[toc]Remember how back in the summer it looked like the struggling Nevada casino SLS had a new lease on life?
Turns out the terms of that lease were still up for debate. As a result, the sale of the former Sahara might be a no-go after all.
Sales talk for the casino slowed last month
The first sign of trouble came last month. According to the Las Vegas Review-Journal, talks on the particulars of the sale were taking longer than expected.
Reno casino company The Meruelo Group announced the purchase of SLS in May. At the time, the announcement came without a purchase price for the deal. The thought was the deal would be done and settled by the end of the third quarter.
Needless to say, that did not happen. At the time, Meruelo’s Andrew Diss explained to the LVRJ that the deal simply had a few small details to iron out. The publication speculated the details might involve a payout structure for the casino’s debtholders.
“The financing is all worked out at this point. We are just waiting for the Gaming Control Board approval,” he explained.
The new timeline aimed for a transfer of the property early in 2018.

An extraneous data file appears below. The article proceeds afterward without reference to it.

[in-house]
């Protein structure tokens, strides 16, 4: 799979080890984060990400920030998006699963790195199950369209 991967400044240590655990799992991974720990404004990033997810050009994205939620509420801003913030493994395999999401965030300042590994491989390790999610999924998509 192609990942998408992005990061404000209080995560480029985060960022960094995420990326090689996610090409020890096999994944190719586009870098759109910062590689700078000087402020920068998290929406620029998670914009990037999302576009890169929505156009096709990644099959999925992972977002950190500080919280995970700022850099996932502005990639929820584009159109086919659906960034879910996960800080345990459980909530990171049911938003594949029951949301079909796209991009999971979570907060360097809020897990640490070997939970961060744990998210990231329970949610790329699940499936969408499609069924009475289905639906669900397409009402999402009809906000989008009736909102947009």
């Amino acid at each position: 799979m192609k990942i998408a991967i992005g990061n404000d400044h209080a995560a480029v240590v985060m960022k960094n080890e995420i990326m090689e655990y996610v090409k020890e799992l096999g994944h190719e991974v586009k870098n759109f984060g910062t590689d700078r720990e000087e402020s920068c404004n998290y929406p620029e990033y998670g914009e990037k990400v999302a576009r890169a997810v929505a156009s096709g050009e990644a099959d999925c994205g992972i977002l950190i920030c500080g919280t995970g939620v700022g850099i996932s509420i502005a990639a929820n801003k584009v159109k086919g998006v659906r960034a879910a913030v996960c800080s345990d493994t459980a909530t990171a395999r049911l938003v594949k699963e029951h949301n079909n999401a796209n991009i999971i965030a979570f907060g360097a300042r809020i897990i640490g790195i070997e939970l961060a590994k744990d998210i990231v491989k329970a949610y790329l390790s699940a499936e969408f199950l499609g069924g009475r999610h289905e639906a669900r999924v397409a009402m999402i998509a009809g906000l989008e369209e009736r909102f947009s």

Vital Vegas whispers SLS deal could be off completely
Reporting group Vital Vegas added fuel to the fire today. The outlet, which specializes in Vegas-based business rumors, Tweeted speculation the SLS deal was off entirely.
Shocker of the day: Our reports SLS sale is stalled may have been optimistic. Hear Meruelo negotiating team (including CEO) cancelled fly-in and deal looks “dead for now.”
— Vital Vegas (@VitalVegas) November 28, 2017
No other outlet substantiated the rumor as of yet. However, it is worth noting Vital Vegas is the site that broke the news of the deal in the first place.
If that does turn out to be the case, the SLS could be in financial trouble.
SLS developers spent $400 million purchasing Sahara Casino, then spent another $415 million in renovations.
The last time the property released financial details publicly was September of 2015. At the time, the company had $584 million in long-term debt. Moreover, it had yet to operate at a profit.
At the beginning of the year, the casino brought in executives from Aliante Casino to try and play up SLS to local players. Those executives did not last long with the company though. Both stepped down in July of this year. They were the third regime to helm SLS since it opened in 2014.
For now, the rumor remains a rumor. However, it does not seem up for debate that SLS continues to struggle. Moreover, with a number of new casino projects descending on the north end of the Las Vegas Strip, the competition for customers is about to get much, much tougher.